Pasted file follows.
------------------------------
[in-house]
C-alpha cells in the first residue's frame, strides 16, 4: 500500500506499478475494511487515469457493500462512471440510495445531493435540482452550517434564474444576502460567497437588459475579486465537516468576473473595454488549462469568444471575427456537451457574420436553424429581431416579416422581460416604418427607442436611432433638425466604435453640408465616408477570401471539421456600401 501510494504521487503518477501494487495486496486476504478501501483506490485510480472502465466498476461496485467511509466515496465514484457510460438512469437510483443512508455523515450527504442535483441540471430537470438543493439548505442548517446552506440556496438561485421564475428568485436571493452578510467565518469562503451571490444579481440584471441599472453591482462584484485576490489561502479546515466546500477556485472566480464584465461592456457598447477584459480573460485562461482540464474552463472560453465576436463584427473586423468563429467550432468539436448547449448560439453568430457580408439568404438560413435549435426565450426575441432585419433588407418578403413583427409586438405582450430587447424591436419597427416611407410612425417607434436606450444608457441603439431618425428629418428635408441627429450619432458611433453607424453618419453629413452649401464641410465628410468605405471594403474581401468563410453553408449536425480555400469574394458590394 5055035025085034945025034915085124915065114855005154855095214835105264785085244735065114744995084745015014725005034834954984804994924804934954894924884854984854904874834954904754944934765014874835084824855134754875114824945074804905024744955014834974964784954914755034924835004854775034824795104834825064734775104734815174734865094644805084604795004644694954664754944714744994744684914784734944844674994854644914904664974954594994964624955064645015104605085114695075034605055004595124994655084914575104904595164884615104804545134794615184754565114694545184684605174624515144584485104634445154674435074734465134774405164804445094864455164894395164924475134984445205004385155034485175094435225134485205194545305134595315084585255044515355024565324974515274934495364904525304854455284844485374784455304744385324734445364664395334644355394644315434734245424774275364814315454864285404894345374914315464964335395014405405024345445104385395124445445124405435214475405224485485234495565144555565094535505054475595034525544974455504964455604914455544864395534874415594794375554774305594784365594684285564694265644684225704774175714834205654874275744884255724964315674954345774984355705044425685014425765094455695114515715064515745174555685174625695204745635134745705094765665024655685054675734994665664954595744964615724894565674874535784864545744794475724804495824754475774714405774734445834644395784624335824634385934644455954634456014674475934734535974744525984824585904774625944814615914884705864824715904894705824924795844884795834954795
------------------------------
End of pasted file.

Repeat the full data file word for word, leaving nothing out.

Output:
[in-house]
C-alpha cells in the first residue's frame, strides 16, 4: 500500500506499478475494511487515469457493500462512471440510495445531493435540482452550517434564474444576502460567497437588459475579486465537516468576473473595454488549462469568444471575427456537451457574420436553424429581431416579416422581460416604418427607442436611432433638425466604435453640408465616408477570401471539421456600401 501510494504521487503518477501494487495486496486476504478501501483506490485510480472502465466498476461496485467511509466515496465514484457510460438512469437510483443512508455523515450527504442535483441540471430537470438543493439548505442548517446552506440556496438561485421564475428568485436571493452578510467565518469562503451571490444579481440584471441599472453591482462584484485576490489561502479546515466546500477556485472566480464584465461592456457598447477584459480573460485562461482540464474552463472560453465576436463584427473586423468563429467550432468539436448547449448560439453568430457580408439568404438560413435549435426565450426575441432585419433588407418578403413583427409586438405582450430587447424591436419597427416611407410612425417607434436606450444608457441603439431618425428629418428635408441627429450619432458611433453607424453618419453629413452649401464641410465628410468605405471594403474581401468563410453553408449536425480555400469574394458590394 5055035025085034945025034915085124915065114855005154855095214835105264785085244735065114744995084745015014725005034834954984804994924804934954894924884854984854904874834954904754944934765014874835084824855134754875114824945074804905024744955014834974964784954914755034924835004854775034824795104834825064734775104734815174734865094644805084604795004644694954664754944714744994744684914784734944844674994854644914904664974954594994964624955064645015104605085114695075034605055004595124994655084914575104904595164884615104804545134794615184754565114694545184684605174624515144584485104634445154674435074734465134774405164804445094864455164894395164924475134984445205004385155034485175094435225134485205194545305134595315084585255044515355024565324974515274934495364904525304854455284844485374784455304744385324734445364664395334644355394644315434734245424774275364814315454864285404894345374914315464964335395014405405024345445104385395124445445124405435214475405224485485234495565144555565094535505054475595034525544974455504964455604914455544864395534874415594794375554774305594784365594684285564694265644684225704774175714834205654874275744884255724964315674954345774984355705044425685014425765094455695114515715064515745174555685174625695204745635134745705094765665024655685054675734994665664954595744964615724894565674874535784864545744794475724804495824754475774714405774734445834644395784624335824634385934644455954634456014674475934734535974744525984824585904774625944814615914884705864824715904894705824924795844884795834954795